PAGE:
4. Canola Seed for Dry Geographies
In drier areas further east near the Saskatchewan border like Oyen, Consort, and Provost a farmer is likely not expecting to have huge, huge yields. In terms of fertility, some of those producers are jumping in the same boat as some cattle producers farther west. If you’re in area that is prone to lack of moisture more years than not, it might make sense to consider a canola variety where the seed cost is a little cheaper to keep some cash in your pockets.
In either of these situations, CS2100 or CS2300 can be a particularly good value option to meet suit this purpose. These varieties don’t have the clubroot gene, so that’s where we would go on a farm to farm basis in the eastern region to evaluate if it is a good fit for that farm.
5. Canola Seed for Excess Moisture
Although Central Alberta has seen a few very dry years in recent memory, as we move farther west across the territory, growers in these more western regions never really seem to have a lack of moisture. The issue in this region usually is almost an abundance of moisture and being able to get the canola down in the spring because things are so wet. Then the same in the fall, getting things off because things are often wet.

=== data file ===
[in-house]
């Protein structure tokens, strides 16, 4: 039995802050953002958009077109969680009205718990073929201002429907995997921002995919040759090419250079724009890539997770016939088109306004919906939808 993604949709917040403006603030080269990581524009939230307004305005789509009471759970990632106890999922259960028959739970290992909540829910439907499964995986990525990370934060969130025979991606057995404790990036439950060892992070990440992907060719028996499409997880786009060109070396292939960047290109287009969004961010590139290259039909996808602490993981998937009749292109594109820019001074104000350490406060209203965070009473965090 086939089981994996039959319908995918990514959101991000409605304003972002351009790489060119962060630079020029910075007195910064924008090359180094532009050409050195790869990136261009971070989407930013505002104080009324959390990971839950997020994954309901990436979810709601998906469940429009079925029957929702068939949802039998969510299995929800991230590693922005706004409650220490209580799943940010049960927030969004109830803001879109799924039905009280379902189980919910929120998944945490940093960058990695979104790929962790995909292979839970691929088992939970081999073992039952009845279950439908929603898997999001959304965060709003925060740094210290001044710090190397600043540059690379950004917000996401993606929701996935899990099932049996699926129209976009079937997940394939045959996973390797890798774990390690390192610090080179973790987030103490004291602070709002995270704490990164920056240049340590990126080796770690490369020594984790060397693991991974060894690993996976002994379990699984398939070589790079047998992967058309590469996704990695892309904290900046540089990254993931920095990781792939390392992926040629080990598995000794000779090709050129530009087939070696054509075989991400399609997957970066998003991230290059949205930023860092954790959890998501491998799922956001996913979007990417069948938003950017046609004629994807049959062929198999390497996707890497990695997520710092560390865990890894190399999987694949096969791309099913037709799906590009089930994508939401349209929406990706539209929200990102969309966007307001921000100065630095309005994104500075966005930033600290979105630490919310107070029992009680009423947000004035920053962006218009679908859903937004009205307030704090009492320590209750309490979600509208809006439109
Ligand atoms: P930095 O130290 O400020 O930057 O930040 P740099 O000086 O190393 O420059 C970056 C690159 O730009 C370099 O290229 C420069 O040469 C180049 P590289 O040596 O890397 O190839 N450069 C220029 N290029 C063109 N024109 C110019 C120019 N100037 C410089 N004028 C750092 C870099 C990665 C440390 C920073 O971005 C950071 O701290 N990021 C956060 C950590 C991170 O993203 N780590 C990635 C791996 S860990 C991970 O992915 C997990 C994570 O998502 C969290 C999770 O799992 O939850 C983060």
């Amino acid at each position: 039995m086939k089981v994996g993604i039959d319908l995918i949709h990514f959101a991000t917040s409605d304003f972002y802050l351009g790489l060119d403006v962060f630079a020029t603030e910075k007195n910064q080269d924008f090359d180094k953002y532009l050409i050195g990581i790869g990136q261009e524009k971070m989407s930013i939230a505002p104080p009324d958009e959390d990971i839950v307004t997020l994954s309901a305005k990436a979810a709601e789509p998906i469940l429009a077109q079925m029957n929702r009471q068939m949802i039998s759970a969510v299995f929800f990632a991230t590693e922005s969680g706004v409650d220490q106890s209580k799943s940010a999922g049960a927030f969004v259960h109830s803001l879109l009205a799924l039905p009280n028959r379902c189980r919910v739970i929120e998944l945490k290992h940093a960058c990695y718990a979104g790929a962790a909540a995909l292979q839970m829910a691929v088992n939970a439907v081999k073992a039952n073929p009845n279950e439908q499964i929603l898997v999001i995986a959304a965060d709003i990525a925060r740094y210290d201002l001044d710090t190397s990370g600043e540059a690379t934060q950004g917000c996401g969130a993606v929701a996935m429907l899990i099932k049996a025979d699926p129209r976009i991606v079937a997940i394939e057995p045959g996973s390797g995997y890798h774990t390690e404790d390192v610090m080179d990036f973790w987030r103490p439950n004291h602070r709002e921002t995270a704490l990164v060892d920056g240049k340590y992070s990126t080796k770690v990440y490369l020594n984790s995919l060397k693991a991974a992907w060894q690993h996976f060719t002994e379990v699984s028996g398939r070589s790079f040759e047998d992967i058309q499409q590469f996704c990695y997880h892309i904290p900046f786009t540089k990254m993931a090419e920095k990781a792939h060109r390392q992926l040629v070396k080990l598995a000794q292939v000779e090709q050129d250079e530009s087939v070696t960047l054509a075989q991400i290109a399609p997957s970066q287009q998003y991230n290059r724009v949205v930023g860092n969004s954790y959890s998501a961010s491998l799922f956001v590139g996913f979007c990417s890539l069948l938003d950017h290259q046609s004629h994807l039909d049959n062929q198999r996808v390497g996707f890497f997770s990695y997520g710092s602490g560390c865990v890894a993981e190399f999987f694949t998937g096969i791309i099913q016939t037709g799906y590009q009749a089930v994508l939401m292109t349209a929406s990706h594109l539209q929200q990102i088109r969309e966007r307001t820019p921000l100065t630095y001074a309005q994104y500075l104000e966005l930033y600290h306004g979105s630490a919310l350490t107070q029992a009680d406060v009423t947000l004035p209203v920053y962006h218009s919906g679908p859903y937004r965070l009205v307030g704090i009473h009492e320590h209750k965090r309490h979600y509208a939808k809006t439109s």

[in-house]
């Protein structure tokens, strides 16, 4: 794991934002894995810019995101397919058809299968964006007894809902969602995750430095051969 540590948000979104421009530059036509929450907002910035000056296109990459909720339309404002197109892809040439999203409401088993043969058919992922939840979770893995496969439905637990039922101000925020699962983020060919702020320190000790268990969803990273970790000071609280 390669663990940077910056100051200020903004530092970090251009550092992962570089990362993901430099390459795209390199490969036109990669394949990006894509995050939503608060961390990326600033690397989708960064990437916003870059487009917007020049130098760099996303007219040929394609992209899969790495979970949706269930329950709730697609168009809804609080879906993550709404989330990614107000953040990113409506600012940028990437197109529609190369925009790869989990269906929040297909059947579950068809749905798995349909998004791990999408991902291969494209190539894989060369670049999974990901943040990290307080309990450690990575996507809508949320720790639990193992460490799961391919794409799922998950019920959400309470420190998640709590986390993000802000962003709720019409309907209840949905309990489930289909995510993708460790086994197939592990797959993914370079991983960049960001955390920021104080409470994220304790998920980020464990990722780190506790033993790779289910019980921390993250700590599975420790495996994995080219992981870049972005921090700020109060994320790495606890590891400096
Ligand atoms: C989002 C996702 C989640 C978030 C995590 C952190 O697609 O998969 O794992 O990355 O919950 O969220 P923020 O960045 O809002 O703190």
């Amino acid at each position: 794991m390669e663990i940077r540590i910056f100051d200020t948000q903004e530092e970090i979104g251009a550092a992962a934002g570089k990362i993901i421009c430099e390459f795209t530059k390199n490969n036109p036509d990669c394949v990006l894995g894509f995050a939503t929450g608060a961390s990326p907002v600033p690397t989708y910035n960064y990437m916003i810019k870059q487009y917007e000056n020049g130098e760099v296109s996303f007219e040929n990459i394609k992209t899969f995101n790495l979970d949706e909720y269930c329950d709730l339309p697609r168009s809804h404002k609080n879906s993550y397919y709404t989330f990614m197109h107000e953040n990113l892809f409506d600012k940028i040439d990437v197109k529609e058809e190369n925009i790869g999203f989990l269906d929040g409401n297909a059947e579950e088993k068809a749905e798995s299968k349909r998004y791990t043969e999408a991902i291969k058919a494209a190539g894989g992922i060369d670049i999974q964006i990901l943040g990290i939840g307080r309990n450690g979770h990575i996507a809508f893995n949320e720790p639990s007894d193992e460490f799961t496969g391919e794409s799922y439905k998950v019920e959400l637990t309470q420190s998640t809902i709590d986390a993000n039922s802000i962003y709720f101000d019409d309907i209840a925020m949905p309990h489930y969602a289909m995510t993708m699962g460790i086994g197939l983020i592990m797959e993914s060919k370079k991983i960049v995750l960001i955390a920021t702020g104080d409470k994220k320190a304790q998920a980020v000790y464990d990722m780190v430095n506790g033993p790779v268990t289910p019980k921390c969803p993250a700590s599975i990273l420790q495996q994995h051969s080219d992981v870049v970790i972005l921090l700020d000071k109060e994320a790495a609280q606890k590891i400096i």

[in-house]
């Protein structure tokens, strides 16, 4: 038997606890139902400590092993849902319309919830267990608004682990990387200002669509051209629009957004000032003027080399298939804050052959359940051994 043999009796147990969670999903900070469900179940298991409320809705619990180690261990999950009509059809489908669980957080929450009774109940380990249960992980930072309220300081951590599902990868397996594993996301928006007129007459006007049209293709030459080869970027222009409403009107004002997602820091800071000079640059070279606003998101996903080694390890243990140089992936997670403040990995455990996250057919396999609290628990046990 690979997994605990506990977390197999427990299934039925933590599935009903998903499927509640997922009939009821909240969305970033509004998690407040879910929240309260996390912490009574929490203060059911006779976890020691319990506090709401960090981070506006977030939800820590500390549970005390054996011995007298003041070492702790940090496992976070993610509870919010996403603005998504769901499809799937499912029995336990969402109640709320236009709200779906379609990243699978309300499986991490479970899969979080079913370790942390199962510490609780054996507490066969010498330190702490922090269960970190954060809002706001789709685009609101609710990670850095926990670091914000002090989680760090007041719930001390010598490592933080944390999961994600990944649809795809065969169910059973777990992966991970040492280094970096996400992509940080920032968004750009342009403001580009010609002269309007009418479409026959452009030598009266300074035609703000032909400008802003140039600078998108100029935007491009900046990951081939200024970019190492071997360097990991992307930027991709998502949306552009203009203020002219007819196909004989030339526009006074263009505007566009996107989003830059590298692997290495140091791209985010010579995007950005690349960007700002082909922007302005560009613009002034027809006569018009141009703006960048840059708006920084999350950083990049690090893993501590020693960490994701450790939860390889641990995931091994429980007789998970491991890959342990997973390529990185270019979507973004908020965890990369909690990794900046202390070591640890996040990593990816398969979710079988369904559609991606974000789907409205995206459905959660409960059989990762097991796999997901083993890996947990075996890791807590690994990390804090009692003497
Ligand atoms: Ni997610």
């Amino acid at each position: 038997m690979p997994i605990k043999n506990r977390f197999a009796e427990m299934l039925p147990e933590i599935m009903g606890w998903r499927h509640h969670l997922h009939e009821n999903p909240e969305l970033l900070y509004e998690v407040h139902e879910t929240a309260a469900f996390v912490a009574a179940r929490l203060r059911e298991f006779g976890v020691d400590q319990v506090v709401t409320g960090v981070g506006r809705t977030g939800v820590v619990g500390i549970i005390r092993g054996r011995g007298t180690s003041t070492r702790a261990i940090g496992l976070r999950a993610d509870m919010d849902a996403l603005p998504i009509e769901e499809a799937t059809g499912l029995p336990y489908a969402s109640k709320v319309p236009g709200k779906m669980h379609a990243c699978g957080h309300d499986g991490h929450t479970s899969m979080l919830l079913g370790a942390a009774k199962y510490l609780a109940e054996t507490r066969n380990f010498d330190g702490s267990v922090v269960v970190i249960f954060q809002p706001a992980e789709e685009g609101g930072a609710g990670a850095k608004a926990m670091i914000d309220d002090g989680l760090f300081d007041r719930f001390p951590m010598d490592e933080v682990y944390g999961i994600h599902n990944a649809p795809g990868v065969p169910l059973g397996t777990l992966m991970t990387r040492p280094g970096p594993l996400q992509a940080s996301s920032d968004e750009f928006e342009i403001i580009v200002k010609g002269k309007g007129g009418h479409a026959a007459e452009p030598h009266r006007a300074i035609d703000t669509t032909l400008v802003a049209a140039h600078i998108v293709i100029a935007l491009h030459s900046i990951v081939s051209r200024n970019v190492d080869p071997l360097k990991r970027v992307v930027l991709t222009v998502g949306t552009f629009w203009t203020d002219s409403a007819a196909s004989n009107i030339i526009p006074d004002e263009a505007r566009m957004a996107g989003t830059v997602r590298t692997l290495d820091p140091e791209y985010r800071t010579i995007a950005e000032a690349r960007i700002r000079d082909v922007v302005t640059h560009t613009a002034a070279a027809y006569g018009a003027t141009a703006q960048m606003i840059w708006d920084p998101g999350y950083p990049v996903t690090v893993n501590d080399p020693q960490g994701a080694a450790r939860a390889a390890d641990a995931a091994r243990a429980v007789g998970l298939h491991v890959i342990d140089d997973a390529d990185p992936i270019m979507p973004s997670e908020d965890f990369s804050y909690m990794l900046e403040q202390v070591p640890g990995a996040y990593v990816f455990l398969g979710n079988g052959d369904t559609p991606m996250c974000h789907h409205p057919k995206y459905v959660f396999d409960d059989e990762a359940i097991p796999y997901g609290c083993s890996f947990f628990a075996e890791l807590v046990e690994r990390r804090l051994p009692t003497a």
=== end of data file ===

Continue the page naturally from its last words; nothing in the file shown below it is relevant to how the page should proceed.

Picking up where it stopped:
When you’re regularly dealing with an abundance of moisture, the wet conditions can create a perfect storm for disease pathogens, so that may steer you toward CS2600 CR-T or CS200 if clubroot is a concern in your county, or CS2100 if you are choosing not to plant a CR variety and want the multi-genic blackleg resistance.
6. Canola Seed and Weed Control
With CANTERRA SEEDS now offering TruFlexTM canola with Roundup Ready® Technology, in the form of CS2600 CR-T, that is a benefit to a lot of producers that want to be able to put on a little bit more Roundup so they will only need make one pass. Or, growers may still choose to do two passes at a higher rate to get those tough weeds. So, it creates a good option for farmers that do have some weed issues in their field or maybe Wild Oats issues and they want to try to clean that up.
The same can be said for some mixed farmers. Although a variety like CS2600 CR-T has a higher seed cost, if you’re taking a field out of hay and putting canola there for rotation, a TruFlexTM variety will provide a great option to clean up those fields in that rotation.
Ready to Seed the Difference?
If you have any questions about selecting the best canola seed for your farm in the Central Alberta growing region, give me a call using the number below and I will be happy to talk with you about the different CANTERRA SEEDS varieties that may suite your needs and help you reach your goals.
Territory Manager – Central Alberta
Brenton Tullikopf has worked in various positions in the ag industry for 20 years, and operates a grain farm near Three Hills, Alberta. Brenton joined the CANTERRA SEEDS team in the fall of 2019. As Territory Manager for Central Alberta, he works with CANTERRA SEEDS’ retail partners to ensure they have the right resources and support to provide excellent varieties with strong disease packages and valuable traits and attributes to farmer customers.